Several years ago a client created this unique product and the initial reception he got from potential customers was “we’ve been waiting for something like this for yonks!”. The product was a success, it met a demand.
Being the creative lad he is, he came up with a catchy brand name too and like the product, the brand name was well received by customers.
A couple of years down the track, his success continued to grow but he came up with a problem. At first he shrugged it off, but he soon realized that if the problem continued and he did nothing about it, he would soon lose business, if he wasn’t already losing them.
A competitor had “piggy backed” on his success by creating a competing product but with a name that was almost identical to his brand name. In fact, the packaging too was so similar without doubt some customers would have been misled into thinking what they were purchasing was that of my friend’s but in fact wasn’t.
My friend’s initial thought was that the competitor was no match and even though the brand name looked somewhat similar he thought the competitor’s product was no match. How wrong he was.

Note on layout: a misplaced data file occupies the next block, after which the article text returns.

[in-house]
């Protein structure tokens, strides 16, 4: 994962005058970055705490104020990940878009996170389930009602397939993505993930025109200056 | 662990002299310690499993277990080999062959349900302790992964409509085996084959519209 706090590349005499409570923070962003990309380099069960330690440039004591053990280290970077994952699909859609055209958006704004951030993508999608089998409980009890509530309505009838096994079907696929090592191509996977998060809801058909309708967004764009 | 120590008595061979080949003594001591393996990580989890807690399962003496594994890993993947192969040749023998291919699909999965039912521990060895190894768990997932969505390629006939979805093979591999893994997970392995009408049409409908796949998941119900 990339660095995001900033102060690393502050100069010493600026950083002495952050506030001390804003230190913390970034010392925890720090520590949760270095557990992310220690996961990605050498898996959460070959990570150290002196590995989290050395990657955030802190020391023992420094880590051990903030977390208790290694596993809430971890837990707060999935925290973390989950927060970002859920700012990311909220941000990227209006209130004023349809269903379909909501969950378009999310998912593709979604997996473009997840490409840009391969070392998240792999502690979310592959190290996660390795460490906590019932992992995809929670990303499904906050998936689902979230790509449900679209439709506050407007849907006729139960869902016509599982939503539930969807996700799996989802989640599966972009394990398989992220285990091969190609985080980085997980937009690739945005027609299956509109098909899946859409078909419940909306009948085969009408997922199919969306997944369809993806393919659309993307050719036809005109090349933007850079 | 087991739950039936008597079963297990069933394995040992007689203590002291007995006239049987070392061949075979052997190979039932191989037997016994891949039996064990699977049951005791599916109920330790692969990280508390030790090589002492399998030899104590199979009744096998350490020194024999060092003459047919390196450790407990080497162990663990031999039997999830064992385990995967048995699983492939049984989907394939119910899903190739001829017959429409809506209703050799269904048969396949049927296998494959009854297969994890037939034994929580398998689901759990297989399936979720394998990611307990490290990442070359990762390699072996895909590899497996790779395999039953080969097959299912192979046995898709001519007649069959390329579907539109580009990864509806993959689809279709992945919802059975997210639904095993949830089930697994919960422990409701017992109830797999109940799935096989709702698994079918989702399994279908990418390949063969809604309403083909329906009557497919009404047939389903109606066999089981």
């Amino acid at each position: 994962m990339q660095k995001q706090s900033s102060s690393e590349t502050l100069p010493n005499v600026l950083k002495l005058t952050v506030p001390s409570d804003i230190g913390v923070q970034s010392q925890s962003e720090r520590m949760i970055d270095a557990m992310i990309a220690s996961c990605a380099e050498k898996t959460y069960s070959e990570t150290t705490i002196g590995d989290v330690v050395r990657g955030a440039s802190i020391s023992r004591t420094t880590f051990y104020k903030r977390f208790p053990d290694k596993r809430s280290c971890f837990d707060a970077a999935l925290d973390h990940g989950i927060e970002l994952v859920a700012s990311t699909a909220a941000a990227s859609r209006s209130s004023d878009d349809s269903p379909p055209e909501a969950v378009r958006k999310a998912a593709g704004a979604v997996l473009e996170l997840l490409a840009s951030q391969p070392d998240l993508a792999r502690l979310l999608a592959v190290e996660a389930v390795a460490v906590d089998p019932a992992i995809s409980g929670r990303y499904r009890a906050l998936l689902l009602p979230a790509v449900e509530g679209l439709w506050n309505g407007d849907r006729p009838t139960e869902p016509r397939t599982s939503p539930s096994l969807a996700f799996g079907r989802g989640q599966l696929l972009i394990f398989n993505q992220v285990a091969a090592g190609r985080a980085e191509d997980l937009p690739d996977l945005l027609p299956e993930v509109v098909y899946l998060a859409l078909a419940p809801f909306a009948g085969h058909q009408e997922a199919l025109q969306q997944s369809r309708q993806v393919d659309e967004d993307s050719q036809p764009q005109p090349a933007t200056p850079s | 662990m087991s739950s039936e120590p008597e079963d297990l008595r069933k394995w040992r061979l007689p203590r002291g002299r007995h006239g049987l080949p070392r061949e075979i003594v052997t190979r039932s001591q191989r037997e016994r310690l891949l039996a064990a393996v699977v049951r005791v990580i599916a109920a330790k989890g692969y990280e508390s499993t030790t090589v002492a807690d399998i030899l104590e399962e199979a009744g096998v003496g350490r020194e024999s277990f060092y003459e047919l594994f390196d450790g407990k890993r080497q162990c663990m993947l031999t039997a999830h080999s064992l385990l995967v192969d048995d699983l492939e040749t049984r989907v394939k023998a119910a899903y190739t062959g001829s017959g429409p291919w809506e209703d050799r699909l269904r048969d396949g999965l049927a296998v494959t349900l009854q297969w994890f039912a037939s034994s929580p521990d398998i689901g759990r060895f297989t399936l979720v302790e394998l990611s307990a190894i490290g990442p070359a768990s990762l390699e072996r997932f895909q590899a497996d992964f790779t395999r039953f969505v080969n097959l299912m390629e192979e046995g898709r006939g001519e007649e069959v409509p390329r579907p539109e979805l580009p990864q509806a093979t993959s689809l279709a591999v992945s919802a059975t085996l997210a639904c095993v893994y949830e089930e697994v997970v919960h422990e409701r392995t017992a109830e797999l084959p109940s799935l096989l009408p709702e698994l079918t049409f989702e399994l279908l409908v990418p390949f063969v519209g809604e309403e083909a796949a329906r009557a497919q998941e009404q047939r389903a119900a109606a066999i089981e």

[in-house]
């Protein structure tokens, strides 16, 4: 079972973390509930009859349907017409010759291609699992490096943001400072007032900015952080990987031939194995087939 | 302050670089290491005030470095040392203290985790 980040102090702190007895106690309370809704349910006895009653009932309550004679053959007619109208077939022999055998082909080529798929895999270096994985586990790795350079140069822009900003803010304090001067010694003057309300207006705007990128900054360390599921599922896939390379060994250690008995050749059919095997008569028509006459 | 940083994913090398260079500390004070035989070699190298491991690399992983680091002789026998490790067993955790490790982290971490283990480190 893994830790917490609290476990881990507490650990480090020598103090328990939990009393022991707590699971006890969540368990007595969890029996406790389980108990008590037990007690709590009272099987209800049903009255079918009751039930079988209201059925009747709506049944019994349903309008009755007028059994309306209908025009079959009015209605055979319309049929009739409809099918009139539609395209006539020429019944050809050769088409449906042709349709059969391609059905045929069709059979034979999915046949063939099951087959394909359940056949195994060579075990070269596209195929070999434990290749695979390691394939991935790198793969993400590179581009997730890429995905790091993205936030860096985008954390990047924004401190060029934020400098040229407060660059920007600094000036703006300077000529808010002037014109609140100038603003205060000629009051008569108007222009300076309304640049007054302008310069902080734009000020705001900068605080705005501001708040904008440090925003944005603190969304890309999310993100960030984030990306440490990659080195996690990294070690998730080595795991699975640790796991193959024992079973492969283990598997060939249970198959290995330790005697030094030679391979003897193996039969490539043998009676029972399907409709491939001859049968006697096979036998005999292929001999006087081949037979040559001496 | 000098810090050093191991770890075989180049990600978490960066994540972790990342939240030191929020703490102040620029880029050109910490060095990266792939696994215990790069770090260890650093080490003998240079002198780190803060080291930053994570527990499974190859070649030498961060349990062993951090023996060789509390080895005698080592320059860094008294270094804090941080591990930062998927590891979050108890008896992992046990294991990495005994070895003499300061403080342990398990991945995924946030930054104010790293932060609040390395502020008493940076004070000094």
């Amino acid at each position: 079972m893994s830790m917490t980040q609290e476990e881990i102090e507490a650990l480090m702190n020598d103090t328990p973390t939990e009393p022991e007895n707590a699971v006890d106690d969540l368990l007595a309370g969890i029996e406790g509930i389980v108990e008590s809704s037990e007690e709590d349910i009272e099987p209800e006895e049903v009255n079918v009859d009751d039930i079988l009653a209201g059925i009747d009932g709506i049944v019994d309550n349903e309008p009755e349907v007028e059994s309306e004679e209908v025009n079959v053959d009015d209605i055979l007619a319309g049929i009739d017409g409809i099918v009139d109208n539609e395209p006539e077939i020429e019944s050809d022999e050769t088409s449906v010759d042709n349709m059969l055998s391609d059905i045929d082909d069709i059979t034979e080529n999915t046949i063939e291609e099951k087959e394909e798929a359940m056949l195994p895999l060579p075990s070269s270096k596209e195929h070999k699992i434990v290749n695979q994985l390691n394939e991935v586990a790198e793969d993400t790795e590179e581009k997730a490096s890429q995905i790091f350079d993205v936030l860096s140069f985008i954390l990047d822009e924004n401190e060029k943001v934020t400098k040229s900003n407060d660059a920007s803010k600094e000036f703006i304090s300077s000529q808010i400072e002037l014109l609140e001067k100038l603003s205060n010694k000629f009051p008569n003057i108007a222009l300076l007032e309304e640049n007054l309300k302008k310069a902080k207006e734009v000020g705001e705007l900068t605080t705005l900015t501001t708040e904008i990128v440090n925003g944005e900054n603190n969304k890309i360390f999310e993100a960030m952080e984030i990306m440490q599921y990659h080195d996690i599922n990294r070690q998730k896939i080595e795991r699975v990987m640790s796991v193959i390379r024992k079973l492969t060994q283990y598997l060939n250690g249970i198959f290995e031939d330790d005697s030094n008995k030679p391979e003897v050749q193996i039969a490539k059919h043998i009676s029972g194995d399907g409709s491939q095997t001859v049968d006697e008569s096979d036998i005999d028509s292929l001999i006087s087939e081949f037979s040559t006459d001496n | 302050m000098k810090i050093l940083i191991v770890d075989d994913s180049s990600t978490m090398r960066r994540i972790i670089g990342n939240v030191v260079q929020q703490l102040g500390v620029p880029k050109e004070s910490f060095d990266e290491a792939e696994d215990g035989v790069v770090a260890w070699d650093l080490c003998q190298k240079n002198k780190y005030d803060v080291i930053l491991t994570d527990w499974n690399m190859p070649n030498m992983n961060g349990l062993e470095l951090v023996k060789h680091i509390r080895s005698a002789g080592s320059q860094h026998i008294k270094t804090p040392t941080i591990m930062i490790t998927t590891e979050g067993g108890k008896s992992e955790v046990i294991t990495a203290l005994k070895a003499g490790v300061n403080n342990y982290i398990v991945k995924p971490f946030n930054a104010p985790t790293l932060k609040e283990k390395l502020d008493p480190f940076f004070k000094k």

During the assessment of his case, it was identified that he had no registered trade marks and while he may have had an equitable interest the fact was he had no registered ownership of his brand under the country’s trade mark law.
So if you were to ask why you should register a trade mark, the simple answer is – it is an asset of your business. Why would you want someone to take advantage of your investment, of your success without your consent?
Taking a proactive approach in registering your trade mark cements your ownership of an intellectual property. The registration provides you legal grounds to prevent others from using the trade mark without your consent even before they enter the market.
Registering a trade mark also helps you be more proactive in the protection of your intellectual property.
But registering your trade mark against potential infringement isn’t the only reason. Commercializing your intellectual property either through licensing, assignment or franchising are just some ways in how you can monetize your IP.
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